The number of points the BMV assesses toward your license varies depending on your violation. However, it’s always 2, 4, or 6 points.
The table below categorizes different moving violations based on the number of points you’ll get:
|2 Points||4 Points||6 Points|
|Running a stop sign|
Driving with an unsecured load or dropping items on a highway
Disobeying or interfering with an officer’s order
Disregarding a traffic light or traffic signs
Violating railroad crossing regulations
Hit-skip on private property
Driving without a license with you
Speeding or traveling too slow
Driving the wrong way on a one-way street, left of center, or on a closed highway
Crossing a yellow line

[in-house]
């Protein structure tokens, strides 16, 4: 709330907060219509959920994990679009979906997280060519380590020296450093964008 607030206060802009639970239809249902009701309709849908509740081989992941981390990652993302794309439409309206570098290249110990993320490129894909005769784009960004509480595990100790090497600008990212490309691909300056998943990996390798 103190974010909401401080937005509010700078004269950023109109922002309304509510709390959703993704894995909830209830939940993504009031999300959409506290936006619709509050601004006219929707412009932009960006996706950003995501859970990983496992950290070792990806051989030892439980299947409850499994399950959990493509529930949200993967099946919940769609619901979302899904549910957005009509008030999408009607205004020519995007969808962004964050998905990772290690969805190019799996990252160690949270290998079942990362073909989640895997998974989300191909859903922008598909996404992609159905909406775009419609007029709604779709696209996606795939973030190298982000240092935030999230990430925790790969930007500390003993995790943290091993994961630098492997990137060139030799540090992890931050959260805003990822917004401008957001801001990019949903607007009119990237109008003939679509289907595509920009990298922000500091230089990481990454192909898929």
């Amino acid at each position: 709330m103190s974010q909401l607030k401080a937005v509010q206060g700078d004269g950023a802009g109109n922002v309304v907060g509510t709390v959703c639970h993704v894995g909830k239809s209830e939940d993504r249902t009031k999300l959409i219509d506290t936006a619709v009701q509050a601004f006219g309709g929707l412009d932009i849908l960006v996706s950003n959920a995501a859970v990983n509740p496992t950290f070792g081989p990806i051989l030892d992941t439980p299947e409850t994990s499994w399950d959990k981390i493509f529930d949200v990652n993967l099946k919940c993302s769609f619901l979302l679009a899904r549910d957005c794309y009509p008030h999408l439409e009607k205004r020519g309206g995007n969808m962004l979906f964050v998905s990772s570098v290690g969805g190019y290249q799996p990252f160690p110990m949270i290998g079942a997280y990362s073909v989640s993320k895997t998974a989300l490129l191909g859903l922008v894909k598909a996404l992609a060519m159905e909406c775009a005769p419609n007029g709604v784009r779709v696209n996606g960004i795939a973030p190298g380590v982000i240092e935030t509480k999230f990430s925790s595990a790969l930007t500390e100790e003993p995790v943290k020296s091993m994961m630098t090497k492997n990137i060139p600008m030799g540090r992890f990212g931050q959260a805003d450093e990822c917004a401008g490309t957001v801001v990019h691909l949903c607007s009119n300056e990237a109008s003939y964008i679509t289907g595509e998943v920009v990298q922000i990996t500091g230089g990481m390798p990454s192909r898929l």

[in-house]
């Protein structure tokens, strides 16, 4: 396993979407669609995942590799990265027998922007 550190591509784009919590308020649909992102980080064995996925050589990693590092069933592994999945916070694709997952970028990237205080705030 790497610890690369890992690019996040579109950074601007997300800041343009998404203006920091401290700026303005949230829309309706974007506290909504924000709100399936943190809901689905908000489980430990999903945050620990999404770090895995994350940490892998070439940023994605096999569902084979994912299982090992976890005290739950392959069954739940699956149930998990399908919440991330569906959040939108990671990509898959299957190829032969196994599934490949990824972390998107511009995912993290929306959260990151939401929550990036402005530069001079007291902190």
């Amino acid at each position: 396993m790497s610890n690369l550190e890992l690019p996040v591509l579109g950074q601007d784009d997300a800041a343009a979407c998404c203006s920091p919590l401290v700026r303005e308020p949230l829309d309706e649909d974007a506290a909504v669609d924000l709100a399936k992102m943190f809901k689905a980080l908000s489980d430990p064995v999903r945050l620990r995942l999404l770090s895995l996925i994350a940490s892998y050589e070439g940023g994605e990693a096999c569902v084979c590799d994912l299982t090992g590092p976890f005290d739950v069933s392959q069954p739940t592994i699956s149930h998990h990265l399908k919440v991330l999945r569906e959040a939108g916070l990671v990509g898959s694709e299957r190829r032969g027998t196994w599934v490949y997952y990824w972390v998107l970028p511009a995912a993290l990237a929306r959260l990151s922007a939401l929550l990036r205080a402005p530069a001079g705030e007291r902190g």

Failure to yield to a pedestrian or blind person, emergency vehicle, or a funeral procession
Failure to stay within marked lanes
Failure to Yield Right of Way
Failure to signal a turn or lane change
Failure to maintain control
Failure to use a child restraint system
Failure to maintain an assured clear distance
Improper passing or backing
Stopped school bus violation
Physical control (alcohol-related)
Violating restrictions on a temporary permit, including curfew
|Reckless operation or reckless driving|
Speeding by 30 mph beyond the limit or while using a CMV
|Operating a vehicle while intoxicated (OVI)|
Drunk or drugged driving
Hit-Skip/Leave Scene/Hit and Run
Driving without a valid license
Drag or street racing
Fleeing an accident scene
Eluding an officer or traffic stop
Driving a vehicle without the owner’s consent
The Wrap Up
So, you needed a copy of your Ohio driving record?
Now you know how to get it, depending on the type you need. You also have a guide on how to improve it.
More than that, you understand Ohio’s point system, allowing you to manage your history better.
Remember, it’s always better to be a safe driver.